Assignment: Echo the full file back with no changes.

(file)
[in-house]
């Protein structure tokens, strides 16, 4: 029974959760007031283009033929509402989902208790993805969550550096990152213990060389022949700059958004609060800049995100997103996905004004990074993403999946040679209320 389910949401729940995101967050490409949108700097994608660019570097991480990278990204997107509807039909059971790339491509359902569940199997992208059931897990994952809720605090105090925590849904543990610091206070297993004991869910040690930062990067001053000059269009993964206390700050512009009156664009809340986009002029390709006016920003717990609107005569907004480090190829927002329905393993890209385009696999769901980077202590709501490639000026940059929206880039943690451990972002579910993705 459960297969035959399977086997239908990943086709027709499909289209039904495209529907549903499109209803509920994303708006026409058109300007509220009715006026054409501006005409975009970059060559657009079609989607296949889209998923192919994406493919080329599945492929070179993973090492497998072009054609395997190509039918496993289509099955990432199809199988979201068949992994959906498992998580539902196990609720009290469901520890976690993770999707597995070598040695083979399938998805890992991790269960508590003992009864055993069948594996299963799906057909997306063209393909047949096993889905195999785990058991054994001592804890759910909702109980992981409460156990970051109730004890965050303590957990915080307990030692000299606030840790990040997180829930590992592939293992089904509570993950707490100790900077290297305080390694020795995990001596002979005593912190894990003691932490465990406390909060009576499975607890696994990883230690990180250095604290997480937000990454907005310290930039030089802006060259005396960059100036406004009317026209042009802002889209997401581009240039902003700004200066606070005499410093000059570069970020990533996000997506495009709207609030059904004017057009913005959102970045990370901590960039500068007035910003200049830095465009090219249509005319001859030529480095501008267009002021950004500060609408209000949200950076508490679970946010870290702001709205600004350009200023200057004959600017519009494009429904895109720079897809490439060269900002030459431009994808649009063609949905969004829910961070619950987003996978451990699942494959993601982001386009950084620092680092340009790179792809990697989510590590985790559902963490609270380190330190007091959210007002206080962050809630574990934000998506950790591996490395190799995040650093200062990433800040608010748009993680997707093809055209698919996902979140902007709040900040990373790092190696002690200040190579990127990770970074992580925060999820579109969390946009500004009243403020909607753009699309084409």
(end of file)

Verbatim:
[in-house]
């Protein structure tokens, strides 16, 4: 029974959760007031283009033929509402989902208790993805969550550096990152213990060389022949700059958004609060800049995100997103996905004004990074993403999946040679209320 389910949401729940995101967050490409949108700097994608660019570097991480990278990204997107509807039909059971790339491509359902569940199997992208059931897990994952809720605090105090925590849904543990610091206070297993004991869910040690930062990067001053000059269009993964206390700050512009009156664009809340986009002029390709006016920003717990609107005569907004480090190829927002329905393993890209385009696999769901980077202590709501490639000026940059929206880039943690451990972002579910993705 459960297969035959399977086997239908990943086709027709499909289209039904495209529907549903499109209803509920994303708006026409058109300007509220009715006026054409501006005409975009970059060559657009079609989607296949889209998923192919994406493919080329599945492929070179993973090492497998072009054609395997190509039918496993289509099955990432199809199988979201068949992994959906498992998580539902196990609720009290469901520890976690993770999707597995070598040695083979399938998805890992991790269960508590003992009864055993069948594996299963799906057909997306063209393909047949096993889905195999785990058991054994001592804890759910909702109980992981409460156990970051109730004890965050303590957990915080307990030692000299606030840790990040997180829930590992592939293992089904509570993950707490100790900077290297305080390694020795995990001596002979005593912190894990003691932490465990406390909060009576499975607890696994990883230690990180250095604290997480937000990454907005310290930039030089802006060259005396960059100036406004009317026209042009802002889209997401581009240039902003700004200066606070005499410093000059570069970020990533996000997506495009709207609030059904004017057009913005959102970045990370901590960039500068007035910003200049830095465009090219249509005319001859030529480095501008267009002021950004500060609408209000949200950076508490679970946010870290702001709205600004350009200023200057004959600017519009494009429904895109720079897809490439060269900002030459431009994808649009063609949905969004829910961070619950987003996978451990699942494959993601982001386009950084620092680092340009790179792809990697989510590590985790559902963490609270380190330190007091959210007002206080962050809630574990934000998506950790591996490395190799995040650093200062990433800040608010748009993680997707093809055209698919996902979140902007709040900040990373790092190696002690200040190579990127990770970074992580925060999820579109969390946009500004009243403020909607753009699309084409």